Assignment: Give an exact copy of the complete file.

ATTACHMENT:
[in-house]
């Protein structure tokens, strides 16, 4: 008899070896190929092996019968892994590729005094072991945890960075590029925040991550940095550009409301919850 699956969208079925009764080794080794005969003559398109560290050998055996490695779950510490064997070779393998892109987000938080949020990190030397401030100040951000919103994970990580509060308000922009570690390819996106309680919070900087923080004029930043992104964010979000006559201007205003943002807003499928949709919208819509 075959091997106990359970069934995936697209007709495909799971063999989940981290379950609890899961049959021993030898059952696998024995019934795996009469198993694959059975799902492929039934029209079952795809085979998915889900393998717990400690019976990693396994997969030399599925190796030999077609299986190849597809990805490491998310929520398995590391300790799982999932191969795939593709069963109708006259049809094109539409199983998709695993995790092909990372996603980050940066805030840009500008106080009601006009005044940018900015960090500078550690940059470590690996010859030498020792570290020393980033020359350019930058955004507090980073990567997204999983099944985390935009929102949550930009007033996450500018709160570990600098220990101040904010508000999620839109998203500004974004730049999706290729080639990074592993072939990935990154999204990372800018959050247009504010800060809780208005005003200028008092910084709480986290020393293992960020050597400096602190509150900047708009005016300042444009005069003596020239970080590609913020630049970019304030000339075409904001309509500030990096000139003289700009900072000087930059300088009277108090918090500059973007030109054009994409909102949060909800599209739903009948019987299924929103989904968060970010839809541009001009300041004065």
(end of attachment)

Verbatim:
[in-house]
């Protein structure tokens, strides 16, 4: 008899070896190929092996019968892994590729005094072991945890960075590029925040991550940095550009409301919850 699956969208079925009764080794080794005969003559398109560290050998055996490695779950510490064997070779393998892109987000938080949020990190030397401030100040951000919103994970990580509060308000922009570690390819996106309680919070900087923080004029930043992104964010979000006559201007205003943002807003499928949709919208819509 075959091997106990359970069934995936697209007709495909799971063999989940981290379950609890899961049959021993030898059952696998024995019934795996009469198993694959059975799902492929039934029209079952795809085979998915889900393998717990400690019976990693396994997969030399599925190796030999077609299986190849597809990805490491998310929520398995590391300790799982999932191969795939593709069963109708006259049809094109539409199983998709695993995790092909990372996603980050940066805030840009500008106080009601006009005044940018900015960090500078550690940059470590690996010859030498020792570290020393980033020359350019930058955004507090980073990567997204999983099944985390935009929102949550930009007033996450500018709160570990600098220990101040904010508000999620839109998203500004974004730049999706290729080639990074592993072939990935990154999204990372800018959050247009504010800060809780208005005003200028008092910084709480986290020393293992960020050597400096602190509150900047708009005016300042444009005069003596020239970080590609913020630049970019304030000339075409904001309509500030990096000139003289700009900072000087930059300088009277108090918090500059973007030109054009994409909102949060909800599209739903009948019987299924929103989904968060970010839809541009001009300041004065």